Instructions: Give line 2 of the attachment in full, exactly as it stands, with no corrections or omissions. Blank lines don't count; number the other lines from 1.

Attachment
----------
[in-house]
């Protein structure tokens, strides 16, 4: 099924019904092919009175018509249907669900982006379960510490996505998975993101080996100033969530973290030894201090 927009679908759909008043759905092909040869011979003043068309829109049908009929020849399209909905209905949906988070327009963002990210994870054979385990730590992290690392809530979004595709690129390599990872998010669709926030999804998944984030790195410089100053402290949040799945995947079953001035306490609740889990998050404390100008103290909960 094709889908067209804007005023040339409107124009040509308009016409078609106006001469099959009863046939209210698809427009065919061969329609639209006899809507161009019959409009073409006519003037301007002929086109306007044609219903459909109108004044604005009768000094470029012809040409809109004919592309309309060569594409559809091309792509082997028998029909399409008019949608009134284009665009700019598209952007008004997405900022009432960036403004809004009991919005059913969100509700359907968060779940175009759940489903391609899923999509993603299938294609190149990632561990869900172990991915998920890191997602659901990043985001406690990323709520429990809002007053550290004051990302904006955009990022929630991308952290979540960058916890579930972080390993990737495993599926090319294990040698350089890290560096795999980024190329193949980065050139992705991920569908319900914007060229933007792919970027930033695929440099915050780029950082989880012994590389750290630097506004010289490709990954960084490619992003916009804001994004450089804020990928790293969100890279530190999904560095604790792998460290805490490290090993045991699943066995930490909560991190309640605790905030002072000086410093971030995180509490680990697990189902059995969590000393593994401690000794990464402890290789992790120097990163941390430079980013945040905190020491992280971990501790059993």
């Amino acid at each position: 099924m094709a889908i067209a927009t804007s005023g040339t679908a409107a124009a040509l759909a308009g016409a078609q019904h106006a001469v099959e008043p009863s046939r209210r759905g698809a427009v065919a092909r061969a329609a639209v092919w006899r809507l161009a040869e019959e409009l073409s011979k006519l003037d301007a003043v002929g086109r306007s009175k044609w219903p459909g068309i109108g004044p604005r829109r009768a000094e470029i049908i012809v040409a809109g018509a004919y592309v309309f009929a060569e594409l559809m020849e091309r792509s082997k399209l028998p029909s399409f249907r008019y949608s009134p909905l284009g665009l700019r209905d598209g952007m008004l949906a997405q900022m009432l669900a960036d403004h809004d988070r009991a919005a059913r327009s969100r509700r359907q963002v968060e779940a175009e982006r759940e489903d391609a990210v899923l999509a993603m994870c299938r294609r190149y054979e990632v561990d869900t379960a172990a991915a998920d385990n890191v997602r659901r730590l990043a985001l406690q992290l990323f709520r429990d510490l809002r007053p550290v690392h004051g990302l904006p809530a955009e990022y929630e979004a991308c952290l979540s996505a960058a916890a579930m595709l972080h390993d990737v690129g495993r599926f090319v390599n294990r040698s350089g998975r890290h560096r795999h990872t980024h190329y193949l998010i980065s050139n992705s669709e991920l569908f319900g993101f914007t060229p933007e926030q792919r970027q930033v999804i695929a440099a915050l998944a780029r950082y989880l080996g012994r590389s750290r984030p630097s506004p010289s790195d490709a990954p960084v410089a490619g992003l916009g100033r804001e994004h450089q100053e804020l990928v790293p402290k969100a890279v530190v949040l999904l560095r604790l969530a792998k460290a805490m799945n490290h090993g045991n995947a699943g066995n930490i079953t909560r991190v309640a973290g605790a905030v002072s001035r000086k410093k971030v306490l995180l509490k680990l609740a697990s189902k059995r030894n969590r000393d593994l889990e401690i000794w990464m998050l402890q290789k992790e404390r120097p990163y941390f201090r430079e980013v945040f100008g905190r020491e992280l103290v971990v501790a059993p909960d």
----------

């Protein structure tokens, strides 16, 4: 099924019904092919009175018509249907669900982006379960510490996505998975993101080996100033969530973290030894201090 927009679908759909008043759905092909040869011979003043068309829109049908009929020849399209909905209905949906988070327009963002990210994870054979385990730590992290690392809530979004595709690129390599990872998010669709926030999804998944984030790195410089100053402290949040799945995947079953001035306490609740889990998050404390100008103290909960 094709889908067209804007005023040339409107124009040509308009016409078609106006001469099959009863046939209210698809427009065919061969329609639209006899809507161009019959409009073409006519003037301007002929086109306007044609219903459909109108004044604005009768000094470029012809040409809109004919592309309309060569594409559809091309792509082997028998029909399409008019949608009134284009665009700019598209952007008004997405900022009432960036403004809004009991919005059913969100509700359907968060779940175009759940489903391609899923999509993603299938294609190149990632561990869900172990991915998920890191997602659901990043985001406690990323709520429990809002007053550290004051990302904006955009990022929630991308952290979540960058916890579930972080390993990737495993599926090319294990040698350089890290560096795999980024190329193949980065050139992705991920569908319900914007060229933007792919970027930033695929440099915050780029950082989880012994590389750290630097506004010289490709990954960084490619992003916009804001994004450089804020990928790293969100890279530190999904560095604790792998460290805490490290090993045991699943066995930490909560991190309640605790905030002072000086410093971030995180509490680990697990189902059995969590000393593994401690000794990464402890290789992790120097990163941390430079980013945040905190020491992280971990501790059993």